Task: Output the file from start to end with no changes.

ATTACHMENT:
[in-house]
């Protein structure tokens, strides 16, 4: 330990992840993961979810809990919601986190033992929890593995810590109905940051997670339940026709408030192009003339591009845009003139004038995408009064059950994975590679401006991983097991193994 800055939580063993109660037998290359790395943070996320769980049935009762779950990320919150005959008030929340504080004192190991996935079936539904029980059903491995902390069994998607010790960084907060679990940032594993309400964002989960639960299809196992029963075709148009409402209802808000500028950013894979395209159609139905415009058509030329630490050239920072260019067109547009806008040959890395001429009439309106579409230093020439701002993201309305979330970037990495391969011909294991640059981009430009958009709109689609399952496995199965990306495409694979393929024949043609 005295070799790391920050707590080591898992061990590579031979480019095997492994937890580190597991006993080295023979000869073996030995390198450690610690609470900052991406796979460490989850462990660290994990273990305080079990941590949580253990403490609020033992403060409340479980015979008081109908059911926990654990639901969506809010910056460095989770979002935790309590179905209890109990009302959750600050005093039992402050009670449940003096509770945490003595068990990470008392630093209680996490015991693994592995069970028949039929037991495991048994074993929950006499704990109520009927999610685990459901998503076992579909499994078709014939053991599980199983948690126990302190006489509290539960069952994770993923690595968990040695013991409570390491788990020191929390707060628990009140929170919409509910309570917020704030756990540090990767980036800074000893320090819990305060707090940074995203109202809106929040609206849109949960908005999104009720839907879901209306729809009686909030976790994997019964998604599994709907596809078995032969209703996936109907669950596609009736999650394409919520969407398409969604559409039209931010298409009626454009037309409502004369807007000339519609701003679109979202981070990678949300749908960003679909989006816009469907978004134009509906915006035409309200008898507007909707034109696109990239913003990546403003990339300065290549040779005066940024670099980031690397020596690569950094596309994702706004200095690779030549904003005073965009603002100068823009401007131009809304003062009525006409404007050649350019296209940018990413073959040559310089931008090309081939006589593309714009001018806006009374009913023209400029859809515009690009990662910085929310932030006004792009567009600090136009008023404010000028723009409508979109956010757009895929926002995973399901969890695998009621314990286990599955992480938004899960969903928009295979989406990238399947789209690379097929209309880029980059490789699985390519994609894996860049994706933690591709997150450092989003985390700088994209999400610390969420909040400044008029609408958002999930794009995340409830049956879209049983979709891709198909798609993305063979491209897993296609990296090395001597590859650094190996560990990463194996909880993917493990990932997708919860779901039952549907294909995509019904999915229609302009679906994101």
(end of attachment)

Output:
[in-house]
């Protein structure tokens, strides 16, 4: 330990992840993961979810809990919601986190033992929890593995810590109905940051997670339940026709408030192009003339591009845009003139004038995408009064059950994975590679401006991983097991193994 800055939580063993109660037998290359790395943070996320769980049935009762779950990320919150005959008030929340504080004192190991996935079936539904029980059903491995902390069994998607010790960084907060679990940032594993309400964002989960639960299809196992029963075709148009409402209802808000500028950013894979395209159609139905415009058509030329630490050239920072260019067109547009806008040959890395001429009439309106579409230093020439701002993201309305979330970037990495391969011909294991640059981009430009958009709109689609399952496995199965990306495409694979393929024949043609 005295070799790391920050707590080591898992061990590579031979480019095997492994937890580190597991006993080295023979000869073996030995390198450690610690609470900052991406796979460490989850462990660290994990273990305080079990941590949580253990403490609020033992403060409340479980015979008081109908059911926990654990639901969506809010910056460095989770979002935790309590179905209890109990009302959750600050005093039992402050009670449940003096509770945490003595068990990470008392630093209680996490015991693994592995069970028949039929037991495991048994074993929950006499704990109520009927999610685990459901998503076992579909499994078709014939053991599980199983948690126990302190006489509290539960069952994770993923690595968990040695013991409570390491788990020191929390707060628990009140929170919409509910309570917020704030756990540090990767980036800074000893320090819990305060707090940074995203109202809106929040609206849109949960908005999104009720839907879901209306729809009686909030976790994997019964998604599994709907596809078995032969209703996936109907669950596609009736999650394409919520969407398409969604559409039209931010298409009626454009037309409502004369807007000339519609701003679109979202981070990678949300749908960003679909989006816009469907978004134009509906915006035409309200008898507007909707034109696109990239913003990546403003990339300065290549040779005066940024670099980031690397020596690569950094596309994702706004200095690779030549904003005073965009603002100068823009401007131009809304003062009525006409404007050649350019296209940018990413073959040559310089931008090309081939006589593309714009001018806006009374009913023209400029859809515009690009990662910085929310932030006004792009567009600090136009008023404010000028723009409508979109956010757009895929926002995973399901969890695998009621314990286990599955992480938004899960969903928009295979989406990238399947789209690379097929209309880029980059490789699985390519994609894996860049994706933690591709997150450092989003985390700088994209999400610390969420909040400044008029609408958002999930794009995340409830049956879209049983979709891709198909798609993305063979491209897993296609990296090395001597590859650094190996560990990463194996909880993917493990990932997708919860779901039952549907294909995509019904999915229609302009679906994101």